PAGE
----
Sunday, May 17, 2009

Identity crisis

A few months ago, little Gunjan, who stays with her parents in the same apartment where my friend stays, was left heartbroken over a strange issue -- other kids of the same apartment did not let her play along with them as she did not know English!

The three-year-old's parents had migrated recently from a Maharashtrian village to the southern metro. She knew no languages other than Marathi. Later, I saw her eagerness to master the foreign language, which is no more foreign for many kids in the Indian metros.
The littile girl's plight made me take a trip down the memory lane when, as a kid, how I used to hide away from people who speak any language other than my mother tongue or just pass a shy smile on a face-to-face encounter with them.

Things did change when I was shifted to a convent in the city from the English medium school in my village, where speaking the language was never a necessity. The new school welcomed me with a 25-paise fine for each word I blurted out in any language other than English! It came as a rude shock to me as a fifth standard student, but had to slowly train my tongue to twist accordingly.

We used to find relief from the suffocating English environment secretly during recess time, carefully far from the ears of our class monitor who noted down the names to be fined. After the classes got over, the school bus took me to my mother tongue in the evenings. It was indeed, like my home, where I always found my mother's warmth. I could jump, scream and do whatever I want. No past participles, conjunctions or interjections would frown at me. I could express myself, upholding my identity.

Chirping it from a very young age, English has become the mother tongue for many of the metro kids. Some of them do not even know what mother tongue is, forget what theirs is! Neither do their parents find it important that their kids should learn their language.

English is their language, which they speak first, they converse later and in which they grow up finally. Many of them cannot claim to have a mother tongue as their parents speak different languages and they, themselves, born in yet another language region.

With all the goodness it offers, like a better living and job prospects, English in our country, is robbing kids of their birth right -- an identity.

Avenues to happiness

After days of hectic campaigning and hours of exit poll predictions, finally the world’s largest democracy made its voice loud and clear. And Congress-led UPA sounded its victory bugle.

As a major chunk of the population was enjoying the weekend, a hapless part of it that constituted journalists was sweating it out to make the victory more emphatic. As I stepped out early to office, not being much aware of a much long day at work ahead, I heard discussions on poll results on the roadside as well as inside the public transport bus.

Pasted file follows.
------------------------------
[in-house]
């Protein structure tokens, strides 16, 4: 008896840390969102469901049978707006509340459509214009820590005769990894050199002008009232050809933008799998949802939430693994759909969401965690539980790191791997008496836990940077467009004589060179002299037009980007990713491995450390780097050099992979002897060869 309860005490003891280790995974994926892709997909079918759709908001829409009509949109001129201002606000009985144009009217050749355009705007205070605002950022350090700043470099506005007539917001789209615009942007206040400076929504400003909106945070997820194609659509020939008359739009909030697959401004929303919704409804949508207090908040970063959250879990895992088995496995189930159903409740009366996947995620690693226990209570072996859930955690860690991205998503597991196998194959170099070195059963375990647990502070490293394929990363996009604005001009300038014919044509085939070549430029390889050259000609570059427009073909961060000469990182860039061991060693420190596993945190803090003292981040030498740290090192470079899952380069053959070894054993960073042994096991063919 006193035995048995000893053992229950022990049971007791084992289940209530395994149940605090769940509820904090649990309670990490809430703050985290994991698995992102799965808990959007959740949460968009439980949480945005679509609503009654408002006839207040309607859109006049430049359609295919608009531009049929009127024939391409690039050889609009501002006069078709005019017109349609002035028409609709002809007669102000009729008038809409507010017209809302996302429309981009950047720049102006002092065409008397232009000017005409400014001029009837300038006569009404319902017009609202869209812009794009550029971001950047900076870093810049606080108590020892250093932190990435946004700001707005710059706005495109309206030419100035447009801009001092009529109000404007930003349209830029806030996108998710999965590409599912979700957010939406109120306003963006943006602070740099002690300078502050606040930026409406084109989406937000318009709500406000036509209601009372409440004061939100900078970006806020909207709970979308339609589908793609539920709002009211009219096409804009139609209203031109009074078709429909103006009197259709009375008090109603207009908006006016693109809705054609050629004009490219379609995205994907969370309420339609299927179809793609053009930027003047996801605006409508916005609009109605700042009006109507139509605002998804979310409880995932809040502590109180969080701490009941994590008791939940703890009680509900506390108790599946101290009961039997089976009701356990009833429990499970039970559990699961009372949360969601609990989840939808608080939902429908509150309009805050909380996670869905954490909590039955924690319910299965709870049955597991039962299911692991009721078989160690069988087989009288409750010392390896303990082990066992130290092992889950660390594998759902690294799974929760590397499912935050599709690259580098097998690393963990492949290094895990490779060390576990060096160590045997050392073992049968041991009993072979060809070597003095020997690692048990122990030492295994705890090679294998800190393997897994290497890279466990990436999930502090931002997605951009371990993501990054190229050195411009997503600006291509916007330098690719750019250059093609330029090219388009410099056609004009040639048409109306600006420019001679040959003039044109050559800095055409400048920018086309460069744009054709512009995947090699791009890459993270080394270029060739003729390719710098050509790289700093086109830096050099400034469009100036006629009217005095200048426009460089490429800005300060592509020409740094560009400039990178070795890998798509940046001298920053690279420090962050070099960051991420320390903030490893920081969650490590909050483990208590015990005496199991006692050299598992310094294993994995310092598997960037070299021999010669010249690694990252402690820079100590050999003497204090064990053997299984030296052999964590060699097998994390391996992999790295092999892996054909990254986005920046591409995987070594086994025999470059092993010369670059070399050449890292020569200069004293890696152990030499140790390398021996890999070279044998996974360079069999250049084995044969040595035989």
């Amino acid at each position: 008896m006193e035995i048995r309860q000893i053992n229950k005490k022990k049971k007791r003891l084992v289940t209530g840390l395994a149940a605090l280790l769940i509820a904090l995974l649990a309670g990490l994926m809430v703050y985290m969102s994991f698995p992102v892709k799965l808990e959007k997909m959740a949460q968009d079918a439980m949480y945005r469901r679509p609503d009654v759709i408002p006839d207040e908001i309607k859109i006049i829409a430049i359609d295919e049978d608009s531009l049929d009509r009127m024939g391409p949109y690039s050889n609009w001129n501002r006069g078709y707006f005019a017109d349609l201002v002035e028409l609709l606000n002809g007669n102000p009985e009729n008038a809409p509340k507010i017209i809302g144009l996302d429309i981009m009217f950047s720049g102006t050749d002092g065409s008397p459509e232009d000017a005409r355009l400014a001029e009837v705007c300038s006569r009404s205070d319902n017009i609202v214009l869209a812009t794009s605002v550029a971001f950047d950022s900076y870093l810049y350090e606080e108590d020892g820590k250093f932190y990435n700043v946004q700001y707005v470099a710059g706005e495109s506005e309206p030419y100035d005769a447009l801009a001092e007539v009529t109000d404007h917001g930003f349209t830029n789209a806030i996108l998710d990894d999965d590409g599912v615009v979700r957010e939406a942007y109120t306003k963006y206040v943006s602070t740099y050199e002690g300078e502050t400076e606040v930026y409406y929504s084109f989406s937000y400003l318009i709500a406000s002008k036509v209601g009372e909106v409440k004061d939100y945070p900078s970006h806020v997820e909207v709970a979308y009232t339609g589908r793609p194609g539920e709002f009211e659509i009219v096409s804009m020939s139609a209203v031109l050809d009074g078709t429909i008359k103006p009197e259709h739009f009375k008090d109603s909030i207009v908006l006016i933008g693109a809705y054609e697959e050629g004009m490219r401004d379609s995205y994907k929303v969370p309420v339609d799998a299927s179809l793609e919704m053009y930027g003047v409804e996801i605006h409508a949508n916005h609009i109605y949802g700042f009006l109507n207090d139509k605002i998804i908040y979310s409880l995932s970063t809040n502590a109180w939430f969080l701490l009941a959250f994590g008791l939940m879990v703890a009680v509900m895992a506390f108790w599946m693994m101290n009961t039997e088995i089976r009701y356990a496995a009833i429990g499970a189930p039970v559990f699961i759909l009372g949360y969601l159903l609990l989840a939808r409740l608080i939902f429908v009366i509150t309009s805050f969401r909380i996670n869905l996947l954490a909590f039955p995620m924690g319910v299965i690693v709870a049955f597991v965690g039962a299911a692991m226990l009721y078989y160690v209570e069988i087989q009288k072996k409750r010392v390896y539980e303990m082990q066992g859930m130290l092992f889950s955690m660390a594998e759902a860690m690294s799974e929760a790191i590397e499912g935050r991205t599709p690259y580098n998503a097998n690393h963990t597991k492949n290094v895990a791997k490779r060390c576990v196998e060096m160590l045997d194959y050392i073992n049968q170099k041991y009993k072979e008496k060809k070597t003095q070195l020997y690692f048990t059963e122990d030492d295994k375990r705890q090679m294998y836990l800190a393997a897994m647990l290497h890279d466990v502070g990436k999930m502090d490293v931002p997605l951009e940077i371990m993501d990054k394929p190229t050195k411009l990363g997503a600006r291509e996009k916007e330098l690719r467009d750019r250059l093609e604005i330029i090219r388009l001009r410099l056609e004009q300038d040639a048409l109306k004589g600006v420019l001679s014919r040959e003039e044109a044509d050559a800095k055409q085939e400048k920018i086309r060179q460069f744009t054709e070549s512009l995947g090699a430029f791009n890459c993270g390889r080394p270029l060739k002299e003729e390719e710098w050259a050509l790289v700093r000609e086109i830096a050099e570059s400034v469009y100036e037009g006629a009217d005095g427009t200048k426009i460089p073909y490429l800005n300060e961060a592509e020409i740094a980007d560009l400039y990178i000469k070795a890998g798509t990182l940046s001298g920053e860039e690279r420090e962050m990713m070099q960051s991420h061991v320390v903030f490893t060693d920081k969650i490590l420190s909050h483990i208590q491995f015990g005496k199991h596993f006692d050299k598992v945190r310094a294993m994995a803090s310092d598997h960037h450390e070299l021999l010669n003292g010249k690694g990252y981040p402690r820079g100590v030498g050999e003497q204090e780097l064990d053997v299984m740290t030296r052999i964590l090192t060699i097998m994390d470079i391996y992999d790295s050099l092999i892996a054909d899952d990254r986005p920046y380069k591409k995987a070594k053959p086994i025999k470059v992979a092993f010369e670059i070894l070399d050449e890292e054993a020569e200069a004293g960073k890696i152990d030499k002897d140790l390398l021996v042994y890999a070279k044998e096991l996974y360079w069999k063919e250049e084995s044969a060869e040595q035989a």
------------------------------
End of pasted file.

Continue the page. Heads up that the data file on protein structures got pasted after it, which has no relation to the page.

Stories poured in with the post-mortem reports of poll results. Where it went wrong for BJP, where the Congress fared better, and of course the blame game of netas.

But for a change, we had a fun-filled day at office. Though all of us spend some good 12 hours or more at work, the mood was generally joyous with the editorial team in full strength.

Though we were exhausted when the day ended at 2 am and half an hour more wait for the cab, we found way to rejoice still by rushing to Empire (which is open through the night) to get an ice-cream to enliven our spirits.

And I discovered, politics too can give you avenues to happiness!

Friday, May 1, 2009

All in a day

I was on the 15-minute walk to bus stop on way to office in the afternoon. When I walked about 100 metres, I saw a kid who may not be more than 2 years old on a swing made of pieces of rope tied together with a cement sack as seat. His elder sister who may be around 5, was helping him swing fast and laugh loud. The sparkle of their laughter reflected on the eyes of their mom, a construction worker, who was working in a site nearby.

When I walked along the narrow street through a slum, there was a calf tied to a pole looking at its mother tied at the other side of the road with its curious eyes. There is a wet straight patch down its eyes which are keen on the mom who has a tired look on her face with milkman at work.

On walking further, I found a fragile middle-aged man in shabby clothing, cuddling a stray dog on his lap. He may not be more than a daily wage earner. His pale eyes were rich in love and care for the stray though.

I reached Ulsoor bus stop. The road was sizzling under the scorching sun. A man, whose both legs were immobile, was sitting on the road, looking for a chance to cross the road, with the help of his lean hands. At times he had to help his legs in position with his hands too. He didn't even have a piece of cloth on his hand to save him from the heat on the road. It took him some 5 minutes to cross the road. While finding his way through the footpath on the other side, I saw his head turning towards the colourful glass shelf of a restaurant.

All in a day... Felt overloaded with messages and reminders about blessings I have...